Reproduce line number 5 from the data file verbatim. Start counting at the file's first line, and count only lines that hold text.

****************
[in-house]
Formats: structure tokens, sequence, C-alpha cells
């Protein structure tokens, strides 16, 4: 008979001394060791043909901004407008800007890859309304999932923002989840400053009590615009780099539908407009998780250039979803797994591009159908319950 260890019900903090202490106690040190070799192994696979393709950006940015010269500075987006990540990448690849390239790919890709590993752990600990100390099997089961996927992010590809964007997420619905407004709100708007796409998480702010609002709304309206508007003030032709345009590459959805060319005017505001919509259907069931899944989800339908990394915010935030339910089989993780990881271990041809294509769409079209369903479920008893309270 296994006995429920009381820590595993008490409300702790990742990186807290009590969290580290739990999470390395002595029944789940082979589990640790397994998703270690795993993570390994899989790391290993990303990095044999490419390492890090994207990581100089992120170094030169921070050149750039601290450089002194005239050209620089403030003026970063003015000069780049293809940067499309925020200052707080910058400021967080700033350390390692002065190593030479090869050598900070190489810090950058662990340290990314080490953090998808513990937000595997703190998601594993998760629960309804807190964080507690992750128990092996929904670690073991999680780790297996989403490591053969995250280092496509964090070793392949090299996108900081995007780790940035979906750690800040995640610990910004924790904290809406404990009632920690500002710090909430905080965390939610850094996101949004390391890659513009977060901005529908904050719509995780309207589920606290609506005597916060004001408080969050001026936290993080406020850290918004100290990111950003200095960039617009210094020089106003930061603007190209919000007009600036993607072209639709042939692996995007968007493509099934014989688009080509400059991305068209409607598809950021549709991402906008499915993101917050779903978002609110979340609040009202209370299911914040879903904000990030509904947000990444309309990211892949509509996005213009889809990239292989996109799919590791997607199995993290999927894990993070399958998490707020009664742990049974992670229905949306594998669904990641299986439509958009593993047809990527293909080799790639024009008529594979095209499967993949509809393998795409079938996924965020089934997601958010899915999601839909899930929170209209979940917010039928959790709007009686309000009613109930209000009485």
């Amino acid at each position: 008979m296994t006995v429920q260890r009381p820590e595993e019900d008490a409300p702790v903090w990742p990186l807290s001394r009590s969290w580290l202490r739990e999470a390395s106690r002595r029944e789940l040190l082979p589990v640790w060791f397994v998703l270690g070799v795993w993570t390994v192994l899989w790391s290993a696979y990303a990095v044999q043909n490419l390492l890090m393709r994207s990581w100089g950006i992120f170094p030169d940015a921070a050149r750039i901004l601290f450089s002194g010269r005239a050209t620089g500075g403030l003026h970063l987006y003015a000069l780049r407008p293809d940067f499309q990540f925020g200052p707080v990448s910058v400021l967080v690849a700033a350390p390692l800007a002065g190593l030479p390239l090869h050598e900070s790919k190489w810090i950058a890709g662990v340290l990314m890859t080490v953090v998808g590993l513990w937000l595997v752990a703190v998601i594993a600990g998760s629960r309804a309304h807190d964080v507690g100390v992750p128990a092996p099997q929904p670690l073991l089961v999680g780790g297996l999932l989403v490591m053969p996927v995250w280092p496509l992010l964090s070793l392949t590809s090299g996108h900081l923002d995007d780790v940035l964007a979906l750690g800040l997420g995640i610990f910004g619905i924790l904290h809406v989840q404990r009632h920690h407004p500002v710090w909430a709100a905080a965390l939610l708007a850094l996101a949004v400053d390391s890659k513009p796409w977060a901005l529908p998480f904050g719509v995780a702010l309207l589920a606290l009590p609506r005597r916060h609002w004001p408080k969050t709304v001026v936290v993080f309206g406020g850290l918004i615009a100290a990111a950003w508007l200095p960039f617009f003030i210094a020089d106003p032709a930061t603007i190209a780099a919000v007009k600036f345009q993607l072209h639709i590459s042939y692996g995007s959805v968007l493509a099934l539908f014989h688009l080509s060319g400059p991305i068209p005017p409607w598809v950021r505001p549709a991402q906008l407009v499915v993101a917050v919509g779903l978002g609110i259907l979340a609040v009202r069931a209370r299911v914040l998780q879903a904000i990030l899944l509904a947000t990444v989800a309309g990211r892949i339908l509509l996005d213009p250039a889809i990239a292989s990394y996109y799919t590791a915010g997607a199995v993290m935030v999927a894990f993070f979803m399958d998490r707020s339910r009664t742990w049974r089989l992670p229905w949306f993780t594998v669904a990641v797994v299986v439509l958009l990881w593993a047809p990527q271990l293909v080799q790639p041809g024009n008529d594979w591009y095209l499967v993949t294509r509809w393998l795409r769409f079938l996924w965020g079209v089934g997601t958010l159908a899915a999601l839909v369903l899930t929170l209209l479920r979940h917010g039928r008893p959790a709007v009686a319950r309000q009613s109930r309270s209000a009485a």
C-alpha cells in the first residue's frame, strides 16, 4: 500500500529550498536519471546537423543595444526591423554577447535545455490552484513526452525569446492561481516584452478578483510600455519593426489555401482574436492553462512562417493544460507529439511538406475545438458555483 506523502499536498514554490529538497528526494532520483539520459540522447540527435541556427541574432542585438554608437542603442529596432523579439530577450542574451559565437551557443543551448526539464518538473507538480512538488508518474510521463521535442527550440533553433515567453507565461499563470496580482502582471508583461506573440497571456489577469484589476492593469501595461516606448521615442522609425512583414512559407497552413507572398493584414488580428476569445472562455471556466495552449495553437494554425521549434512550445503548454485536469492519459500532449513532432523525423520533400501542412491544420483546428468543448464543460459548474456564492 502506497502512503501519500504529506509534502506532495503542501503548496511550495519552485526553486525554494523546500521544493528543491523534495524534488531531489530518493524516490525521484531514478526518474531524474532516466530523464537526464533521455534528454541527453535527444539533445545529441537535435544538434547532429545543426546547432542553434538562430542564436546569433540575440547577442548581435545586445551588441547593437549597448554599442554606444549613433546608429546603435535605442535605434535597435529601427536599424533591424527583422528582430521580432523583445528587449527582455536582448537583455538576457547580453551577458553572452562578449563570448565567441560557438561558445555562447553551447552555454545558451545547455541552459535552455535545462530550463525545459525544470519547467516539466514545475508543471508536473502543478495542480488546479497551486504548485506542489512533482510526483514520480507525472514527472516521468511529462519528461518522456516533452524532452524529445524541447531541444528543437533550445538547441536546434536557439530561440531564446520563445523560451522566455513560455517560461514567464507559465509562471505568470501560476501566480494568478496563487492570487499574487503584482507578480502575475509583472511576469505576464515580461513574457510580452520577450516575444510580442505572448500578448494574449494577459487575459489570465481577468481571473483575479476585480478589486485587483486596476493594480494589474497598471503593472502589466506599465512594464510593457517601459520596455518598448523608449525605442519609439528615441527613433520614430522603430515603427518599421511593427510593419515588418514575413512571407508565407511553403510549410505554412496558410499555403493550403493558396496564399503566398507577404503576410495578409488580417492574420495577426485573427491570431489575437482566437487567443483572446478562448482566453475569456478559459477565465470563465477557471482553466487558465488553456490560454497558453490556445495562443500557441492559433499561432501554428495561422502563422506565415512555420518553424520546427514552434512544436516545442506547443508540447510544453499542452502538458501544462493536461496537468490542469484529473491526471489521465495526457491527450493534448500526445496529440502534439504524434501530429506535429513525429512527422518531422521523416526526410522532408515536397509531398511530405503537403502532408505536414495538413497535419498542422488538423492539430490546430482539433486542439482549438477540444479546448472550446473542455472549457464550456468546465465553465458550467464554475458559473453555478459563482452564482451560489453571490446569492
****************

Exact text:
C-alpha cells in the first residue's frame, strides 16, 4: 500500500529550498536519471546537423543595444526591423554577447535545455490552484513526452525569446492561481516584452478578483510600455519593426489555401482574436492553462512562417493544460507529439511538406475545438458555483 506523502499536498514554490529538497528526494532520483539520459540522447540527435541556427541574432542585438554608437542603442529596432523579439530577450542574451559565437551557443543551448526539464518538473507538480512538488508518474510521463521535442527550440533553433515567453507565461499563470496580482502582471508583461506573440497571456489577469484589476492593469501595461516606448521615442522609425512583414512559407497552413507572398493584414488580428476569445472562455471556466495552449495553437494554425521549434512550445503548454485536469492519459500532449513532432523525423520533400501542412491544420483546428468543448464543460459548474456564492 502506497502512503501519500504529506509534502506532495503542501503548496511550495519552485526553486525554494523546500521544493528543491523534495524534488531531489530518493524516490525521484531514478526518474531524474532516466530523464537526464533521455534528454541527453535527444539533445545529441537535435544538434547532429545543426546547432542553434538562430542564436546569433540575440547577442548581435545586445551588441547593437549597448554599442554606444549613433546608429546603435535605442535605434535597435529601427536599424533591424527583422528582430521580432523583445528587449527582455536582448537583455538576457547580453551577458553572452562578449563570448565567441560557438561558445555562447553551447552555454545558451545547455541552459535552455535545462530550463525545459525544470519547467516539466514545475508543471508536473502543478495542480488546479497551486504548485506542489512533482510526483514520480507525472514527472516521468511529462519528461518522456516533452524532452524529445524541447531541444528543437533550445538547441536546434536557439530561440531564446520563445523560451522566455513560455517560461514567464507559465509562471505568470501560476501566480494568478496563487492570487499574487503584482507578480502575475509583472511576469505576464515580461513574457510580452520577450516575444510580442505572448500578448494574449494577459487575459489570465481577468481571473483575479476585480478589486485587483486596476493594480494589474497598471503593472502589466506599465512594464510593457517601459520596455518598448523608449525605442519609439528615441527613433520614430522603430515603427518599421511593427510593419515588418514575413512571407508565407511553403510549410505554412496558410499555403493550403493558396496564399503566398507577404503576410495578409488580417492574420495577426485573427491570431489575437482566437487567443483572446478562448482566453475569456478559459477565465470563465477557471482553466487558465488553456490560454497558453490556445495562443500557441492559433499561432501554428495561422502563422506565415512555420518553424520546427514552434512544436516545442506547443508540447510544453499542452502538458501544462493536461496537468490542469484529473491526471489521465495526457491527450493534448500526445496529440502534439504524434501530429506535429513525429512527422518531422521523416526526410522532408515536397509531398511530405503537403502532408505536414495538413497535419498542422488538423492539430490546430482539433486542439482549438477540444479546448472550446473542455472549457464550456468546465465553465458550467464554475458559473453555478459563482452564482451560489453571490446569492